Where Sierra and I live is known for being a rough part of town. In some ways, it's really good. We're only about a 15-minute walk into the city. Just around the corner is a very popular and posh strip full of little coffee shops, restaurants, high end boutiques and bookstores. And, we have a great view.
But there's more. Right out our front door is a major area of sex trade - street prostitution happens at all hours and there are men constantly driving around looking to buy sex. It's not unusual to get propostitioned. We sometimes come across needles, and there are often fights outside when the girls get into it with each other or with the men. There are sex shops all over this city, and within a few minutes of us are a few. Not far away are the legal brothels, but the girls on our street are the ones who are older, run down. They are often so high on drugs and alcohol that they do not seem to be able to function. Some are even quite pregnant. It can be disheartening, to say the least.
I admit, I have struggled with this - a lot. I've felt scared, angry, disgusted. Never in all my life did I think I'd find myself living in a place where prostitution was happening literally outside my front door. I worry about Sierra's safety, about my own safety. That's what we all want, isn't it? To be happy, healthy and safe?
Then there are times when I think "why should I have it special?" What makes me think I should live a life secluded and protected from the reality of what is happening in a broken world? Oh, it's one thing to think about going out to love the unlovable in theory - from a nice, safe, academic distance, to spend a week or a month amongst the poor and needy. Yet it's quite something different to have it be your life, and when the ones who are poor and needy are not so easy to accept. Yet, Jesus accepts them. He loves them. He cherishes them, actually. He loves them so much that He died on the cross for them - just like He did for me. How different from them am I, really? In truth, not that much. It is only by God's grace that I am not the one outside of my front door.
For a long time, I just wanted to move somewhere easier - a few blocks away where there are parks and nice houses and families. It's all fine and good to go out and visit the girls, or head out weekly to bring a warm meal - but to live right in the thick of it? Surely that's too much, isn't it? It's just not sensible as a single mom with a beautiful teenage daughter.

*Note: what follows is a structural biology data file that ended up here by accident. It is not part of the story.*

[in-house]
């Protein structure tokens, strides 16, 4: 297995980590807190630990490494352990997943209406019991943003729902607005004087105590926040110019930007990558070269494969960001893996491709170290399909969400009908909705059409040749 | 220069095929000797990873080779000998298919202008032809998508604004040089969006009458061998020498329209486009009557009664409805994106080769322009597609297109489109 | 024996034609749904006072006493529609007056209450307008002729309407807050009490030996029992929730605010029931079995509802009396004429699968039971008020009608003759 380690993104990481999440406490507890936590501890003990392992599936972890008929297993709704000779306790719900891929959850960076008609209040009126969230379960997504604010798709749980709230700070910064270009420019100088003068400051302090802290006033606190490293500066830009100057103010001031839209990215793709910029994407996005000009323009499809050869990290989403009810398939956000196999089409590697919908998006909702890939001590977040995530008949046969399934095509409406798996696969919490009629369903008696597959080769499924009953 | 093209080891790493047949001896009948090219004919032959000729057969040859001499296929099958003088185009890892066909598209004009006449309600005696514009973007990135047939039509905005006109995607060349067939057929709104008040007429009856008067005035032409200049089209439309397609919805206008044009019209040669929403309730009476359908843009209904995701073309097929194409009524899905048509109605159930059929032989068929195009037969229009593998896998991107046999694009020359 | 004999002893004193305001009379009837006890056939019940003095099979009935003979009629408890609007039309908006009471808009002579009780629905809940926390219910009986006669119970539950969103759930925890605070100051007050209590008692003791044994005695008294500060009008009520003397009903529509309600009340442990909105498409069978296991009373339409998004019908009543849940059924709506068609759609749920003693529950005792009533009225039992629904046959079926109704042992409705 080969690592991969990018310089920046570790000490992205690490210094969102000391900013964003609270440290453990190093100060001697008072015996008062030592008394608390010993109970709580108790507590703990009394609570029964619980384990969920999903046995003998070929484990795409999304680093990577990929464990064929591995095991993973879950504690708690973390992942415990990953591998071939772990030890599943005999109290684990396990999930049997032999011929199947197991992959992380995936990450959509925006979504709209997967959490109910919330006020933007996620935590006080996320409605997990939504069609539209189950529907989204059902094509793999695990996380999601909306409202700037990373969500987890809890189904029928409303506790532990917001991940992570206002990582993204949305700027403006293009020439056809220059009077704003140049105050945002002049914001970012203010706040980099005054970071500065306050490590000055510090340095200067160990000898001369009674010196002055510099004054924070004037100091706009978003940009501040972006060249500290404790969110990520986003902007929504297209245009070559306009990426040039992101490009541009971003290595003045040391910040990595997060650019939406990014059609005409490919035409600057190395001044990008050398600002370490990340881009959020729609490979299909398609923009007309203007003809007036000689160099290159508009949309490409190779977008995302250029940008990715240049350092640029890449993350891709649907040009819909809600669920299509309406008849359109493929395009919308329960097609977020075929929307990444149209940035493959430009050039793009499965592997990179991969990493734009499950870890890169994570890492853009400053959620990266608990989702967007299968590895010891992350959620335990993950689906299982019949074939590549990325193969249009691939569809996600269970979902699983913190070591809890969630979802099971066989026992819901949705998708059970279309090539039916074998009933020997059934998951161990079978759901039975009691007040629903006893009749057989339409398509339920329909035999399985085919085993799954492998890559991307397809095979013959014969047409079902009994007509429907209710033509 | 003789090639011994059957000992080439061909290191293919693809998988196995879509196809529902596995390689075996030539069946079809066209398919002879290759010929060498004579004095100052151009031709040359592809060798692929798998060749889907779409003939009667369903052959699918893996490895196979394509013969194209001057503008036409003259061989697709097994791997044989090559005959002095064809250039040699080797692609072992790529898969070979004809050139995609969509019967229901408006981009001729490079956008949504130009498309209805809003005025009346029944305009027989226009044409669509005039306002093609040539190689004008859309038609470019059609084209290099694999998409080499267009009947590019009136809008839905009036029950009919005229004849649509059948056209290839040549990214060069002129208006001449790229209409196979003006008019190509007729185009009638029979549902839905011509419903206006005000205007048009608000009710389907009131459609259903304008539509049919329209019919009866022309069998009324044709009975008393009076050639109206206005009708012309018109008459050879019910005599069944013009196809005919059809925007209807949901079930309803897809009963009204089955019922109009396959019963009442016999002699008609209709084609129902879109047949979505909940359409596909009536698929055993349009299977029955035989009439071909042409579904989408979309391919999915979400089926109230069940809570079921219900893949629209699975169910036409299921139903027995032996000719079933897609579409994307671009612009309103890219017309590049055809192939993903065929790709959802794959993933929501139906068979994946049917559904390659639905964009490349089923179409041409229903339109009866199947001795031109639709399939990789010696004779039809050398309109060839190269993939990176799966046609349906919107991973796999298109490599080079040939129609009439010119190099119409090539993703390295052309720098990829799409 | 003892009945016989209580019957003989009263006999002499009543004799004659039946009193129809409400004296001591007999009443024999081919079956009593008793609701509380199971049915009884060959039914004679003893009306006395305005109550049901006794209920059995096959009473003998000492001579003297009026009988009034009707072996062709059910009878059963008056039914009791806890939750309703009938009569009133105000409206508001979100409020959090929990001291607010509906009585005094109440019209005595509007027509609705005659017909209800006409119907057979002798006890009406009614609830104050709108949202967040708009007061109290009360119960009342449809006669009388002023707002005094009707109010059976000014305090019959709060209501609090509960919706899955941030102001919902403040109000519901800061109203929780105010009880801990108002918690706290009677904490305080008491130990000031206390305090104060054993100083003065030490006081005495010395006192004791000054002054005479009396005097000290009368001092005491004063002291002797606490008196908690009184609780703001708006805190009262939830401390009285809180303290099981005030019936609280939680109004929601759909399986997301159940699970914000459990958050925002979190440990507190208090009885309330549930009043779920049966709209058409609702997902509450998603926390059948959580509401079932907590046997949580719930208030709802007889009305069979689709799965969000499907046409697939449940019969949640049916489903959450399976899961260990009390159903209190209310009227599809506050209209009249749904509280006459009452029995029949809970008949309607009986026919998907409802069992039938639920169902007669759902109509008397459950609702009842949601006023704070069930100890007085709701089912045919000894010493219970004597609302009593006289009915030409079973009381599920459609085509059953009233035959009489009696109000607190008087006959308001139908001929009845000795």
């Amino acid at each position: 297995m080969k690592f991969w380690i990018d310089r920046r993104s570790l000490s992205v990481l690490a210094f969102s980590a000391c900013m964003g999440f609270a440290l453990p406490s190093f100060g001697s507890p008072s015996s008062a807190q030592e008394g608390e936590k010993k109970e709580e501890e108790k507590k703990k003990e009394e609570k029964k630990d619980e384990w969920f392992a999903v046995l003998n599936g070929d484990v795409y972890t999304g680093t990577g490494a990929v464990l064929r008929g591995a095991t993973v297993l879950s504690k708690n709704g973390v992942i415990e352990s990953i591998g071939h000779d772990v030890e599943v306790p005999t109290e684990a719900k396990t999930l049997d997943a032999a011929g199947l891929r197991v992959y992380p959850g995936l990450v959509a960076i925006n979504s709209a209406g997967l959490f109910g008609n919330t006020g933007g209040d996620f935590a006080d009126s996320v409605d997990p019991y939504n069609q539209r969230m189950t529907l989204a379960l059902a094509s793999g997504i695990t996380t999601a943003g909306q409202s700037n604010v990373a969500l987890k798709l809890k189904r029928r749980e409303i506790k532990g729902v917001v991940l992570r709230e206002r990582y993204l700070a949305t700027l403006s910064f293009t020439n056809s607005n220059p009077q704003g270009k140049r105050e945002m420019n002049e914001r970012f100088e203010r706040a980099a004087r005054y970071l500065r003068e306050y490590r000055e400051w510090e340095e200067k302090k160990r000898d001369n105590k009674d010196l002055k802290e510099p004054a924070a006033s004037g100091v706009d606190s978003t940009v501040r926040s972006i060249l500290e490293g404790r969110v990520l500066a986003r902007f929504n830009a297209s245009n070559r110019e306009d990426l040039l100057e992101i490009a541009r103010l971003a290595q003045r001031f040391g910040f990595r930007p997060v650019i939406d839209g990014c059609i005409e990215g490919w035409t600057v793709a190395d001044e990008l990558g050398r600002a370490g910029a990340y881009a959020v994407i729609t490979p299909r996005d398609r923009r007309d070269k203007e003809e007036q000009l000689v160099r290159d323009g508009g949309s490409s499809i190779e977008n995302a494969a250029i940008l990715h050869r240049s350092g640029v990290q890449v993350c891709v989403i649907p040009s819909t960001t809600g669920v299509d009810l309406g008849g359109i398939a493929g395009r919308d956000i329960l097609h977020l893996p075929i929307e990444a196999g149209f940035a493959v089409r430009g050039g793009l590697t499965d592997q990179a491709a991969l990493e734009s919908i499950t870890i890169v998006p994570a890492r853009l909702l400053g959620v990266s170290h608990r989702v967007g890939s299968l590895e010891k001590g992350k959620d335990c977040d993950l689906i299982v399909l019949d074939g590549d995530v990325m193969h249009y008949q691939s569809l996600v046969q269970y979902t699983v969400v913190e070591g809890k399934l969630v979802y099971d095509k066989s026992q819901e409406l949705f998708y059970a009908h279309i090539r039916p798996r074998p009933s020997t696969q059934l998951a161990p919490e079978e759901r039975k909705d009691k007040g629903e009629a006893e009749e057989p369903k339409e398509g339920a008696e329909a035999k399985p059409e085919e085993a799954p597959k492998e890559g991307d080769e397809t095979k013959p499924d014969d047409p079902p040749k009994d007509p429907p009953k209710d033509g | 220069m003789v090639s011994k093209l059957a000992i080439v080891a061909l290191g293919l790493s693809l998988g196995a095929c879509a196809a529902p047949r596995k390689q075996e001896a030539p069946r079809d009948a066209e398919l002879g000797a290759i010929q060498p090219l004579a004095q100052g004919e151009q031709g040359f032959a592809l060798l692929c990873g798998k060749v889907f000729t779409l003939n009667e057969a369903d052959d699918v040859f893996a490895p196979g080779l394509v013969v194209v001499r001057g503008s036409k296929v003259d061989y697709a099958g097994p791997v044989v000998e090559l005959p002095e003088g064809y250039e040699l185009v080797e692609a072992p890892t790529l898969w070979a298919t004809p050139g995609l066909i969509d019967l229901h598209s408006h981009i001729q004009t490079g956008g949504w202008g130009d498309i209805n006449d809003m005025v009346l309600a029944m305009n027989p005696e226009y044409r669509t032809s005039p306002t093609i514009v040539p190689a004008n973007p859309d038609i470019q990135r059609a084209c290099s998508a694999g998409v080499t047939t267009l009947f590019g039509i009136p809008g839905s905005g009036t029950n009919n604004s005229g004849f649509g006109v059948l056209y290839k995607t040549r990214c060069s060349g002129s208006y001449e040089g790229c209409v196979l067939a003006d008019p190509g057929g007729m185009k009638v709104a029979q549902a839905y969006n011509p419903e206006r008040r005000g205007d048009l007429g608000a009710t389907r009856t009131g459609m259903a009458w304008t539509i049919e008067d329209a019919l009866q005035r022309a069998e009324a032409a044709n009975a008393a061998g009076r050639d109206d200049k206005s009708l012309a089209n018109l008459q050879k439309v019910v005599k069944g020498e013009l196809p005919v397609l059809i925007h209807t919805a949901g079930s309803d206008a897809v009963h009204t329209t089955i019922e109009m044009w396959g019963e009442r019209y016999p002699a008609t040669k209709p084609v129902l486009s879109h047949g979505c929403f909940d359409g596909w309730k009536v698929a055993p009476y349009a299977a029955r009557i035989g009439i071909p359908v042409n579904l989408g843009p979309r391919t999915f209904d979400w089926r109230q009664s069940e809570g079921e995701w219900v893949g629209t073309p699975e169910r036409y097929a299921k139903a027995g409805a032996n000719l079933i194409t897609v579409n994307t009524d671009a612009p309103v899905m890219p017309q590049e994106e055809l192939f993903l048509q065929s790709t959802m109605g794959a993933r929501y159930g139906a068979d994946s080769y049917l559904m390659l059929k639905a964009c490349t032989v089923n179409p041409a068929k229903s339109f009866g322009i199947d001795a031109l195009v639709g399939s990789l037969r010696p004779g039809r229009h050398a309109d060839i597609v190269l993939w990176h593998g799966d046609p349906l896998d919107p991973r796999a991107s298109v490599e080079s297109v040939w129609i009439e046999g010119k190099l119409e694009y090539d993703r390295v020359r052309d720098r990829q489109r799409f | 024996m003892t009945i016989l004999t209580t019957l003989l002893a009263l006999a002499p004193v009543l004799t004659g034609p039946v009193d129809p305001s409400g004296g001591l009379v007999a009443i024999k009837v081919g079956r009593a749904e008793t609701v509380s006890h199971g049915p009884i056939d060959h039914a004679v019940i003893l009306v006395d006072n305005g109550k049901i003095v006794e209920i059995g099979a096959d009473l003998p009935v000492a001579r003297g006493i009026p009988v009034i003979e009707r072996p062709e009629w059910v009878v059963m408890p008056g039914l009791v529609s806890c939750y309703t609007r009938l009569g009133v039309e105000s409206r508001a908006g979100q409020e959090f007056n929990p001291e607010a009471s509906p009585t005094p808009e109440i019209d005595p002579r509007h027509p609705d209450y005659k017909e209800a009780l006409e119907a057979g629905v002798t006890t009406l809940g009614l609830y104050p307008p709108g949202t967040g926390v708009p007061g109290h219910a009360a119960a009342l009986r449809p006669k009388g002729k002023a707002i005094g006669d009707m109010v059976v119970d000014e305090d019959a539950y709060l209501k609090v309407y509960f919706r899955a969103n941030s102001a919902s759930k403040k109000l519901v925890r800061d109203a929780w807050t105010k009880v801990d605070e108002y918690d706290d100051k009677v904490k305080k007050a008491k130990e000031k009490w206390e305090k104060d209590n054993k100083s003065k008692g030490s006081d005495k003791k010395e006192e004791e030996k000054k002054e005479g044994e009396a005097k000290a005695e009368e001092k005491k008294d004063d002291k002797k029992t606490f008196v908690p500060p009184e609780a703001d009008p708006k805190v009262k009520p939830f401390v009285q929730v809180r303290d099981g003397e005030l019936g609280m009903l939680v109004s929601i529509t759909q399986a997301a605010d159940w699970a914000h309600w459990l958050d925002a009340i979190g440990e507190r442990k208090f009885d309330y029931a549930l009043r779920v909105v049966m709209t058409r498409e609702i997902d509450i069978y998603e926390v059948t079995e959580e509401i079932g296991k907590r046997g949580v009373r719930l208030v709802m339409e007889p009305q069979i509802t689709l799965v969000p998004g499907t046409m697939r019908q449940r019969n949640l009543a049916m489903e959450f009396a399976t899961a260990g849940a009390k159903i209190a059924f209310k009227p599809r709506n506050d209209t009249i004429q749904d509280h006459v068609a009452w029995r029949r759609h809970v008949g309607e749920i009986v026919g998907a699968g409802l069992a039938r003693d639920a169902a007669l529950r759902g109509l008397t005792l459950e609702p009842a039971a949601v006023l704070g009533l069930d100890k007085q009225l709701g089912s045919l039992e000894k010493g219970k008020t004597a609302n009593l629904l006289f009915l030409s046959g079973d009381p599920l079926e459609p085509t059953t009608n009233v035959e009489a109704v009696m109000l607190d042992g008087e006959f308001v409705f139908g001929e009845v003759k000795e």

I felt so overwhelmed - I wanted to help, to see change - but what could I do? How could I possibly have any impact?
I started to just chat with the girls when I was walking by, spending some time getting to know them a bit. At times they were really friendly, somtimes they were suspicious, and other times they would be really out of it on drugs. All the time they would continue to scan the road, waiting to see if a car driving by might have some "work" for them. Eventually, I started to bring down some cookies or tea to offer to the girls while we chatted. Often I am able to share with them about the Lord, and sometimes I'm able to pray with them. It's a long road, and there is so much pain and brokenness.
I was praying and asking the Lord "what more can I do?" and I felt He said I can be a good neighbor, and knock on people's doors. I thought, Yes! I can do that! Then He gave me the idea of having a sausage sizzle for the people who live in my apartment complex - about 36 units in all. I started to knock on doors and introduce myseld and invite people to the sausage sizzle. Everyone was so open and friendly! Many expressed deep gratitude at the opportunity to get together and get to know one another. I found out I had neighbors from all around the world - Australia, England, Indonesia, Malaysia, Ireland, Scotlad, Czechoslovakia, Colombia, Nigeria, Sudan, Iran, India...the nations are all around me!
I felt that the idea of getting to know my neighbors was one of those simple, yet profound little things. As we get to know one another, people start to look out for each other. Friendship starts to grow and our little block starts to become a community.
I had the BBQ about a month ago. It went so well! About 25 people showed up, and they loved it. There were two older men from Czechoslovakia who live in the complex - neither knew the other lived there, and they were so pleased to get to catch up in their own language. Another family from Iran came and were so happy to meet other families. I heard people making plans to get together for dinner and everyone agreed we should do this again. About a week later, I saw that someone had gone out and swept and cleaned up the front walkway - taking ownership!